Figuring out child support, child custody arrangements and dividing property seems like a never-ending headache. The divorce process takes time, money and patience.
Paying your spouse alimony brings up another cause for redoing your budget. You know what alimony means for you, but do you have a choice in how much you will have to pay?
As part of the divorce decree, you may have to pay alimony to support your ex-spouse. Tennessee law defines four types of alimony.
- Alimony in Solido. This is money paid in a lump sum or installments until paid in full. The payments do not end when an ex-spouse dies or the supported spouse remarries.
- Alimony in Futuro. This is a long-term alimony. It ends if the supported spouse dies or remarries, or if the paying spouse dies.
- Rehabilitative alimony. The dependent spouse receives this type of maintenance until the court believes he or she can be self-supported.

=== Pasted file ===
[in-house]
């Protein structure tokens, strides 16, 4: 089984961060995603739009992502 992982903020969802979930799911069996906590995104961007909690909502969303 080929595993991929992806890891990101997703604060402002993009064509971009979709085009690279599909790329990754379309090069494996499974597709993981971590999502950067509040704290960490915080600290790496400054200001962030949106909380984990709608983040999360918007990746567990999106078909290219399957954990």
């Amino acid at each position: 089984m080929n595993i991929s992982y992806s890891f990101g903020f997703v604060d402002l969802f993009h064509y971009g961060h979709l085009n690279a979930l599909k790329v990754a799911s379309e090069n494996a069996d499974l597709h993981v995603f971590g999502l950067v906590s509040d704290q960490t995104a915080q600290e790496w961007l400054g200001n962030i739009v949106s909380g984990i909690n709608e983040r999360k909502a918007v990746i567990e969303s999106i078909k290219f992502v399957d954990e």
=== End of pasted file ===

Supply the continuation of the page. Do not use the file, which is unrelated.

- Transitional alimony. The court decides the amount of time the alimony lasts for the supported spouse to adjust to the new financial arrangements due to the divorce settlement.
The amount and duration of maintenance depends on the length of the marriage. Tennessee courts also consider several other issues when determining alimony:
- Spouse’s separate property
- Minor child or children
- Standard of living
- Division of property after the divorce
- Age, mental and physical condition of the spouse
Tennessee does not have a formula or calculator to determine the amount of alimony. The law considers different factors, such as those listed above.
You may be able to decide payment arrangements during negotiations or mediation. If not, you may go to trial and the judge will decide the amount. Once you finalize the divorce, if you do not agree with the amount you have to pay or the length of time required, you may be able to change the arrangements. However, this all depends on the type of alimony you agreed to.